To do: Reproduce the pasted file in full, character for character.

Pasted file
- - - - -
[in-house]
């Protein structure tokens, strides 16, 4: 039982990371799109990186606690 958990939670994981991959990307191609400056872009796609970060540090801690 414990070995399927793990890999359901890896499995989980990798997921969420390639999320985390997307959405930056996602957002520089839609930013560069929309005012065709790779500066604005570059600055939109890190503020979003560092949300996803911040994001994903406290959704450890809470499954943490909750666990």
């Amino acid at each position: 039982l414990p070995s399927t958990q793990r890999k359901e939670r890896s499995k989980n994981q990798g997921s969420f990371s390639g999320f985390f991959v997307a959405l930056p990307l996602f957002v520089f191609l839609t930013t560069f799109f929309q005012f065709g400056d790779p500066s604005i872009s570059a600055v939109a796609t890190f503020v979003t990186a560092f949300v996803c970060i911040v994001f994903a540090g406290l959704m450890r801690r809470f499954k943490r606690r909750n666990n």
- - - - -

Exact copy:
[in-house]
């Protein structure tokens, strides 16, 4: 039982990371799109990186606690 958990939670994981991959990307191609400056872009796609970060540090801690 414990070995399927793990890999359901890896499995989980990798997921969420390639999320985390997307959405930056996602957002520089839609930013560069929309005012065709790779500066604005570059600055939109890190503020979003560092949300996803911040994001994903406290959704450890809470499954943490909750666990």
């Amino acid at each position: 039982l414990p070995s399927t958990q793990r890999k359901e939670r890896s499995k989980n994981q990798g997921s969420f990371s390639g999320f985390f991959v997307a959405l930056p990307l996602f957002v520089f191609l839609t930013t560069f799109f929309q005012f065709g400056d790779p500066s604005i872009s570059a600055v939109a796609t890190f503020v979003t990186a560092f949300v996803c970060i911040v994001f994903a540090g406290l959704m450890r801690r809470f499954k943490r606690r909750n666990n």